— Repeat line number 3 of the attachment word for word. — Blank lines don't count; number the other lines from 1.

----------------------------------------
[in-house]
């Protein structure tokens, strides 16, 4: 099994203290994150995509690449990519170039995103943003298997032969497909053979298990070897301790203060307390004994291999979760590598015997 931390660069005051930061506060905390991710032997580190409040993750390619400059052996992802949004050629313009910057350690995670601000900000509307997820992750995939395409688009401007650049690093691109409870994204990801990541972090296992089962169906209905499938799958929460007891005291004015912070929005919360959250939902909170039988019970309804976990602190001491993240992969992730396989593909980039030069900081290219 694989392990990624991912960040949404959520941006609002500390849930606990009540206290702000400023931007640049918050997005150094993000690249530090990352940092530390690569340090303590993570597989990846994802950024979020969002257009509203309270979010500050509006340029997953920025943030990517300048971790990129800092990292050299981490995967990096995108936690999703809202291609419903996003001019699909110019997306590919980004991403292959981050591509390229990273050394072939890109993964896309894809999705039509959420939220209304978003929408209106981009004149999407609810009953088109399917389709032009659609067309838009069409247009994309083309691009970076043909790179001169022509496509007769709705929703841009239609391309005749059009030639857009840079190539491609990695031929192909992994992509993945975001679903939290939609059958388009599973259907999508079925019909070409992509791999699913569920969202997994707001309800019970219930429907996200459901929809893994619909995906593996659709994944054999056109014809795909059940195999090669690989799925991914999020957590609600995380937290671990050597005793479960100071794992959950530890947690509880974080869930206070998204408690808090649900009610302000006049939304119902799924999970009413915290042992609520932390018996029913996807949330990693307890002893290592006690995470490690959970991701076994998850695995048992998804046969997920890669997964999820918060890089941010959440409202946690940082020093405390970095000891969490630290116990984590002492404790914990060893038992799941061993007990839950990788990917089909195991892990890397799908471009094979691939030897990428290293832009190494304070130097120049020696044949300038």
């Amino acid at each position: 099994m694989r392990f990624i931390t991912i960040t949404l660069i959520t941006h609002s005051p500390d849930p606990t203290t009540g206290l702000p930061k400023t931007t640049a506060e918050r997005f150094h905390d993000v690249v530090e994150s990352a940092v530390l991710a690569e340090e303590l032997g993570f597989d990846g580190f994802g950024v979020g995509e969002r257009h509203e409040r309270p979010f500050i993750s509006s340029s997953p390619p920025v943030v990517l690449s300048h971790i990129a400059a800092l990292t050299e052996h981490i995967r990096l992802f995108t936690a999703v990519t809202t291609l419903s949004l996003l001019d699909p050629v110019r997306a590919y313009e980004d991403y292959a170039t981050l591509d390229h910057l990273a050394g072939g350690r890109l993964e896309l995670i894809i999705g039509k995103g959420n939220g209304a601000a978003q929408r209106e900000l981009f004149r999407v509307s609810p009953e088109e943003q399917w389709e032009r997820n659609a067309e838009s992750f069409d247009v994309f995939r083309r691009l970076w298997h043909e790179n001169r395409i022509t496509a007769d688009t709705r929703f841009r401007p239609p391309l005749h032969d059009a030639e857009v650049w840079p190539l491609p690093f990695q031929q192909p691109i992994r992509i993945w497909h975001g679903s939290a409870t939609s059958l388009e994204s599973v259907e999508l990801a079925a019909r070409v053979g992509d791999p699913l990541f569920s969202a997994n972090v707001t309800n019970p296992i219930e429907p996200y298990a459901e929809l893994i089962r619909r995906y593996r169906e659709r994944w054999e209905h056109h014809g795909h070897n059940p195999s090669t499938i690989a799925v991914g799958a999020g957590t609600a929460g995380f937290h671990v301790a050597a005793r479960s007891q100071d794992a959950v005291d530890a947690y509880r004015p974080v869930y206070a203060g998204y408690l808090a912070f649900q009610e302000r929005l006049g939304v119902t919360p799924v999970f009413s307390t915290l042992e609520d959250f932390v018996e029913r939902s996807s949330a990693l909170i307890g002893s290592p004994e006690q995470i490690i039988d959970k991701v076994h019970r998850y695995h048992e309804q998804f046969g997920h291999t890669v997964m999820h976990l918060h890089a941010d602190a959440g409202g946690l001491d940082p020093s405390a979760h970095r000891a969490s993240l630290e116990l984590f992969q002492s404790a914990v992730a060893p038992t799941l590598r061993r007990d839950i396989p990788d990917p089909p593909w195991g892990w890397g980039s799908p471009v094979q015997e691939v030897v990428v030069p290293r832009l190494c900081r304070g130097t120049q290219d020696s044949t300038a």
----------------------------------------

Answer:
């Amino acid at each position: 099994m694989r392990f990624i931390t991912i960040t949404l660069i959520t941006h609002s005051p500390d849930p606990t203290t009540g206290l702000p930061k400023t931007t640049a506060e918050r997005f150094h905390d993000v690249v530090e994150s990352a940092v530390l991710a690569e340090e303590l032997g993570f597989d990846g580190f994802g950024v979020g995509e969002r257009h509203e409040r309270p979010f500050i993750s509006s340029s997953p390619p920025v943030v990517l690449s300048h971790i990129a400059a800092l990292t050299e052996h981490i995967r990096l992802f995108t936690a999703v990519t809202t291609l419903s949004l996003l001019d699909p050629v110019r997306a590919y313009e980004d991403y292959a170039t981050l591509d390229h910057l990273a050394g072939g350690r890109l993964e896309l995670i894809i999705g039509k995103g959420n939220g209304a601000a978003q929408r209106e900000l981009f004149r999407v509307s609810p009953e088109e943003q399917w389709e032009r997820n659609a067309e838009s992750f069409d247009v994309f995939r083309r691009l970076w298997h043909e790179n001169r395409i022509t496509a007769d688009t709705r929703f841009r401007p239609p391309l005749h032969d059009a030639e857009v650049w840079p190539l491609p690093f990695q031929q192909p691109i992994r992509i993945w497909h975001g679903s939290a409870t939609s059958l388009e994204s599973v259907e999508l990801a079925a019909r070409v053979g992509d791999p699913l990541f569920s969202a997994n972090v707001t309800n019970p296992i219930e429907p996200y298990a459901e929809l893994i089962r619909r995906y593996r169906e659709r994944w054999e209905h056109h014809g795909h070897n059940p195999s090669t499938i690989a799925v991914g799958a999020g957590t609600a929460g995380f937290h671990v301790a050597a005793r479960s007891q100071d794992a959950v005291d530890a947690y509880r004015p974080v869930y206070a203060g998204y408690l808090a912070f649900q009610e302000r929005l006049g939304v119902t919360p799924v999970f009413s307390t915290l042992e609520d959250f932390v018996e029913r939902s996807s949330a990693l909170i307890g002893s290592p004994e006690q995470i490690i039988d959970k991701v076994h019970r998850y695995h048992e309804q998804f046969g997920h291999t890669v997964m999820h976990l918060h890089a941010d602190a959440g409202g946690l001491d940082p020093s405390a979760h970095r000891a969490s993240l630290e116990l984590f992969q002492s404790a914990v992730a060893p038992t799941l590598r061993r007990d839950i396989p990788d990917p089909p593909w195991g892990w890397g980039s799908p471009v094979q015997e691939v030897v990428v030069p290293r832009l190494c900081r304070g130097t120049q290219d020696s044949t300038a």